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The Critical Social Studies program is about theory, emphasizing social and cultural theories and their interrelationships. Though we hold differing interpretations of what theory is, we share an understanding of its rootedness in the lived practice of everyday lives. This program involves us in a common project of studying, criticizing, and, indeed, making theory, engaging faculty and students in increasingly demanding theoretical dialogues with three aims: First, to reflect on the “common-sense” assumptions, practices, and identities that inform everyday life; to reflect on the practices, assumptions, and representations that constitute the common sense of academic disciplines; and to reflect on the consequences and implications of these. Second, to deal critically and historically, in social, political, and economic context, with those “common-sense” attitudes that constitute everyday and academic life. Third, to encourage reflection on the personal, practical, and policy implications of such critical activity, that is, to consider what might be done for public policy and for social action, and its sought and unsought personal consequences. The Critical Social Studies program offers an interdisciplinary major and minor.

interdisciplinary, 11 courses
BIDS 200, four intermediate and six advanced-level courses from the critical social studies electives chosen in consultation with the adviser to form a coherent program. Of the 10 elective courses, no more than four may be in one department and no more than seven in one division.

interdisciplinary, 6 courses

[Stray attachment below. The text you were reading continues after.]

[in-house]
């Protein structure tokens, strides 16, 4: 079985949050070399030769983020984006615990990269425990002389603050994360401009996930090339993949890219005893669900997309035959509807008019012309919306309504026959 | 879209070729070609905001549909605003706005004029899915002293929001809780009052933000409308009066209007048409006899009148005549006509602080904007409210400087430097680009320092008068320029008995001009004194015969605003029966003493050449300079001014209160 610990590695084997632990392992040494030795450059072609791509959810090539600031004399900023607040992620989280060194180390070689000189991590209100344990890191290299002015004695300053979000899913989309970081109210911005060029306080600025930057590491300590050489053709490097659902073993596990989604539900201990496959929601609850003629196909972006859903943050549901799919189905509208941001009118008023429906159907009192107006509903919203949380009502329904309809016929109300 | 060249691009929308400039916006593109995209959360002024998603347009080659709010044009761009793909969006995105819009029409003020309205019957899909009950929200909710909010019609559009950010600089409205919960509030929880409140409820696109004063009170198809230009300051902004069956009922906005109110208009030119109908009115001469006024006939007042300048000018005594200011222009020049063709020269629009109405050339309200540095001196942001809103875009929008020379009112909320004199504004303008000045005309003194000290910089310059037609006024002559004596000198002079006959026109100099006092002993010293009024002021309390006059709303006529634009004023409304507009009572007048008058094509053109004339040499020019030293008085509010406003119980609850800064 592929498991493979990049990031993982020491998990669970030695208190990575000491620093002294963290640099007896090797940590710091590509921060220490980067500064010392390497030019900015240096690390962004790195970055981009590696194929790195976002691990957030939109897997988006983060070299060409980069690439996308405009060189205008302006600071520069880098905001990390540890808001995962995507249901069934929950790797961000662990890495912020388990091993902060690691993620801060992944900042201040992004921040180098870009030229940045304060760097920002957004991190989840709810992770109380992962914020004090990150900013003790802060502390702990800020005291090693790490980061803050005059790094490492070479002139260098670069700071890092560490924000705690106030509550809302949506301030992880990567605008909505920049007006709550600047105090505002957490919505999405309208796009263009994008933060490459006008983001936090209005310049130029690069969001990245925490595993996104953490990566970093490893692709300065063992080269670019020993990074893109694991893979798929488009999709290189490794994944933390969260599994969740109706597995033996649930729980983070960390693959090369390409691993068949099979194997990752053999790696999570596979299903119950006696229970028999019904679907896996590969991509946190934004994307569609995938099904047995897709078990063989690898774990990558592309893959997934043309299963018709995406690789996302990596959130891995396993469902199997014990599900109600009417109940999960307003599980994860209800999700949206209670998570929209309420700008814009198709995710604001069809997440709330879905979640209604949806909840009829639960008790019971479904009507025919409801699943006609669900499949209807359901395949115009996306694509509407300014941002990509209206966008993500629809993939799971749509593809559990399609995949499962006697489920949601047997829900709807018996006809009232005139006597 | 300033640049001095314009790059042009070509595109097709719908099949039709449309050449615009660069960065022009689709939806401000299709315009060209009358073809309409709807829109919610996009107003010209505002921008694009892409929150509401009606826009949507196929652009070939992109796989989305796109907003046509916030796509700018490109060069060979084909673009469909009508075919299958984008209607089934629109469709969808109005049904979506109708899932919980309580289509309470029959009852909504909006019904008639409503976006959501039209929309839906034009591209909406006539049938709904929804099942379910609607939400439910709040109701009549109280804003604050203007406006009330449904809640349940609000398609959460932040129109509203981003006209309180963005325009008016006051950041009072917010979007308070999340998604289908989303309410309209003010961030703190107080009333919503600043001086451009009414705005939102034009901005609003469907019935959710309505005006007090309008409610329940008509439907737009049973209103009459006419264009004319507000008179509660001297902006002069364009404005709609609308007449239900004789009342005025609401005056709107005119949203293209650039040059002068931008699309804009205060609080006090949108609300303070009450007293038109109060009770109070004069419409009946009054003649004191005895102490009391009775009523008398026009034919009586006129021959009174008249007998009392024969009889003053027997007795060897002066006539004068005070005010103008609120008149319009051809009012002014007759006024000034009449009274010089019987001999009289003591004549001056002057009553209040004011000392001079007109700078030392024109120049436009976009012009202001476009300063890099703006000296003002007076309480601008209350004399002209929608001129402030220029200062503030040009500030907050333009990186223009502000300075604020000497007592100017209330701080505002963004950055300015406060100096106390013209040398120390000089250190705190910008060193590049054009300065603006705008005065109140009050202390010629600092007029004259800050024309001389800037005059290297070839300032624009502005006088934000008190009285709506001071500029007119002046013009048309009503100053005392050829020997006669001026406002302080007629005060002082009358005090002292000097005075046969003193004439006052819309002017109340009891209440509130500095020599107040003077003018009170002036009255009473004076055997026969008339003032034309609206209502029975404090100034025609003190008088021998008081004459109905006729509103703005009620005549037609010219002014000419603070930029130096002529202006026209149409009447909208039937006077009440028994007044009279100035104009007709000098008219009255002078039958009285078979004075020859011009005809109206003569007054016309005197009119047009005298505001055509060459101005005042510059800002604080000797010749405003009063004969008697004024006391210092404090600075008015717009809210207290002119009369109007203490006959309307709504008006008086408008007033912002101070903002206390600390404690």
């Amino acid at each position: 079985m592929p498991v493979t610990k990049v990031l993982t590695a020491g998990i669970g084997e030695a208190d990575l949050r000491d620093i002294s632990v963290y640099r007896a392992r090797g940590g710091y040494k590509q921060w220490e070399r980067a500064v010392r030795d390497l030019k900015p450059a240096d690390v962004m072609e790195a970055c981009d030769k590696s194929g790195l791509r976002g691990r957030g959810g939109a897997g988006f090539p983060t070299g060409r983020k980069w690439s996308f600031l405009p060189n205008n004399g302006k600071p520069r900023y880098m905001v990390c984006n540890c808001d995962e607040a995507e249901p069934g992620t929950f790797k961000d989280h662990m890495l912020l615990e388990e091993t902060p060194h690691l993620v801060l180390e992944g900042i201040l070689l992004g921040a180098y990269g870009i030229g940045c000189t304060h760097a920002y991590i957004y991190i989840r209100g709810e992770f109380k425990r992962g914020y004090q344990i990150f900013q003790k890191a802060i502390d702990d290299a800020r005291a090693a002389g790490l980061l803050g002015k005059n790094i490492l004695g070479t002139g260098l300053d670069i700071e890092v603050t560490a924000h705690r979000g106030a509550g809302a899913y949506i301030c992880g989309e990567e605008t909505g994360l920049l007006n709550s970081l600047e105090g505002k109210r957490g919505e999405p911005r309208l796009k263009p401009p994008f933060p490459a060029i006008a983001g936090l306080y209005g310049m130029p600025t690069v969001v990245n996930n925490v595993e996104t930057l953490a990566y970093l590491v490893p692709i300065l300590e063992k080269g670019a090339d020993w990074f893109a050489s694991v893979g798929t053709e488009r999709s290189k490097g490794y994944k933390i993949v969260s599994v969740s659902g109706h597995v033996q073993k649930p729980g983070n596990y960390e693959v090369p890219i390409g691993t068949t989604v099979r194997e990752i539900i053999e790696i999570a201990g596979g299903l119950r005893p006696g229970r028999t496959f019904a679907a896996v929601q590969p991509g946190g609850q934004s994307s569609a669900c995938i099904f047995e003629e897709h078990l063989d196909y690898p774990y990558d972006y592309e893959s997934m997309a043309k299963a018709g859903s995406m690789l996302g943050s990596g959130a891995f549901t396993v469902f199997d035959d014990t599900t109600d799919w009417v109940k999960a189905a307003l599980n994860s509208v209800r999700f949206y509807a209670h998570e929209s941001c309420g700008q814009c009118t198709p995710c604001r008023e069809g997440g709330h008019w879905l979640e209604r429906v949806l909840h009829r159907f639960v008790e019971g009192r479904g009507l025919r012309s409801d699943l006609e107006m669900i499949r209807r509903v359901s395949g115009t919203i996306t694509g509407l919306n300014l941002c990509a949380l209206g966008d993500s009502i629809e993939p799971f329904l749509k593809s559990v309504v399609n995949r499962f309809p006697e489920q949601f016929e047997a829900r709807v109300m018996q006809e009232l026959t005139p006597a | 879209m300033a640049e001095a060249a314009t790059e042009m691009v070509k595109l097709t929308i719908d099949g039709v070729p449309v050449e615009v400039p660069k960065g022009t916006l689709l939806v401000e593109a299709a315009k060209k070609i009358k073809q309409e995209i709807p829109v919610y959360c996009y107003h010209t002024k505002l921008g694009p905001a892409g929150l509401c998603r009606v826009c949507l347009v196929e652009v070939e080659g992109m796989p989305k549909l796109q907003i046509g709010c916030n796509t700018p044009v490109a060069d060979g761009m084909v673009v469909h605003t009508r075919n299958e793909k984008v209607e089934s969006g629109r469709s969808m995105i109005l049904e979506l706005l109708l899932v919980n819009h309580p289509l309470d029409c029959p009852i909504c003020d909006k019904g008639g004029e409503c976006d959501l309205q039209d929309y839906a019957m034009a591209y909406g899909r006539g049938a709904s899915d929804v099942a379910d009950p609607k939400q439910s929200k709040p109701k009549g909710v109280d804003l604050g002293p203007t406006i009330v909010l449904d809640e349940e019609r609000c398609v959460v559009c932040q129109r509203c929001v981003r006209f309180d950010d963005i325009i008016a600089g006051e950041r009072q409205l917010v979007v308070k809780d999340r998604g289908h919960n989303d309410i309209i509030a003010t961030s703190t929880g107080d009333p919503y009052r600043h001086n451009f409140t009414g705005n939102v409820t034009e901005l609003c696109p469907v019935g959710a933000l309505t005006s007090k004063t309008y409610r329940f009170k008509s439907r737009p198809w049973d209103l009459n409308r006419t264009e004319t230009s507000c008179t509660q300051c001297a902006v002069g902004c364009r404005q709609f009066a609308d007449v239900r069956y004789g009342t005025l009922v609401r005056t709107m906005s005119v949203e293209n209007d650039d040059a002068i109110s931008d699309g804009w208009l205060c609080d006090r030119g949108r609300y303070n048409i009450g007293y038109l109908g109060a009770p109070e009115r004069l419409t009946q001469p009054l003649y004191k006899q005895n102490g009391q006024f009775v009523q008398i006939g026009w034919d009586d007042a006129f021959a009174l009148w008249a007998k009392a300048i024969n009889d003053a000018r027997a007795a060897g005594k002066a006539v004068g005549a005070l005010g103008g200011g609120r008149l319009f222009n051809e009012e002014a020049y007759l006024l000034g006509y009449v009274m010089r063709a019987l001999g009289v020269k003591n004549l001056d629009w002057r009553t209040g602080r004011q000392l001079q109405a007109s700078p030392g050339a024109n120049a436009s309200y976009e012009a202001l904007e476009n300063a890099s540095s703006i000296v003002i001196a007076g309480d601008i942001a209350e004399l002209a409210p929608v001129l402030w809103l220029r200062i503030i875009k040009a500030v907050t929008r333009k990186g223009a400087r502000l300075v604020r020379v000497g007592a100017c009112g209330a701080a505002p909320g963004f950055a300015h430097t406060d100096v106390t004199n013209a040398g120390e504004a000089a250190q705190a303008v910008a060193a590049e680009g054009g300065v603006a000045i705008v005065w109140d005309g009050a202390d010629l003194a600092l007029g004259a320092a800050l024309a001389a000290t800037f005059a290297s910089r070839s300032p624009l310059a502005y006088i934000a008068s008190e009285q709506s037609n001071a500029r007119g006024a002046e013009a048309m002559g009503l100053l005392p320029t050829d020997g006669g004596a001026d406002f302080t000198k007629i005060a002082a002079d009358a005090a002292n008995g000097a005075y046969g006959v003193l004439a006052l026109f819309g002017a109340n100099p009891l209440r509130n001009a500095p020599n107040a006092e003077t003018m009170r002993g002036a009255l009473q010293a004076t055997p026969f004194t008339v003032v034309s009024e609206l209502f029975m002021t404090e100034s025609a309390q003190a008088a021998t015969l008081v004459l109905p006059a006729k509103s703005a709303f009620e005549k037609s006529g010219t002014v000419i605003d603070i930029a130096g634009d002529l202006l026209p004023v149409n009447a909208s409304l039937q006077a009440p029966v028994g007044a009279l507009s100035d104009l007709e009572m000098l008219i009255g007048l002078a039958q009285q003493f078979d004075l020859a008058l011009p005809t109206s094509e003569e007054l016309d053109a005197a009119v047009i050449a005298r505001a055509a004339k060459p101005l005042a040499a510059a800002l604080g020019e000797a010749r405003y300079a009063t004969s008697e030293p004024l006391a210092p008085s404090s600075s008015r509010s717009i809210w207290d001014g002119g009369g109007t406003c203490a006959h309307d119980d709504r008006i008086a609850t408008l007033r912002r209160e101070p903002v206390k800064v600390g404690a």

BIDS 200, two intermediate level and three advanced level electives chosen in consultation with the adviser to form a coherent program. No more than three courses may be from any one department or division.

Intermediate Electives
AFS 200 Ghettoscapes
ANTH 209 Women and Men in Prehistory
ANTH 220 Sex Roles: A Cross-Cultural Perspective
ANTH 230 Beyond Monogamy
ANTH 271 Jobs, Power and Capital
ANTH 280 Environment and Culture: Cultural Ecology
ASN 101 Trekking Through Asia
BIDS 211 Labor: Domestic and Global
BIDS 245 Men and Masculinity
ECON 232 U.S. Economy: A Critical Analysis
ECON 236 Introduction to Radical Political Economy
ECON 248 Poverty and Welfare
EDUC 200 Philosophy of Education
EDUC 202 Human Growth and Development
ENG 165 Introduction to African American Literature
ENG 212 Literature of Sexual Minorities
ENG 213 Environmental Literature
ENG 244 The Nineteenth-Century British Novel: Topics
HIST 256 Technology and Society in Europe
PHIL 120 Critical Thinking and Argumentative Writing
PHIL 151 Philosophy and Contemporary Issues: Crime and Punishment
PHIL 152 Philosophy and Contemporary Issues: Philosophy and Feminism
PHIL 154 Philosophy and Contemporary Issues: Environmental Ethics
PHIL 155 Philosophy and Contemporary Issues: Morality and War
PHIL 220 Semiotics
PHIL 232 Liberty and Community
PHIL 235 Morality and Self Interest
POL 160 Introduction to Political Theory
POL 175 Introduction to Feminist Theory
POL 238 Sex and Power
POL 245 Politics of the New Europe
POL 248 Politics of Development
POL 263 Problems and Methods in the Study of Politics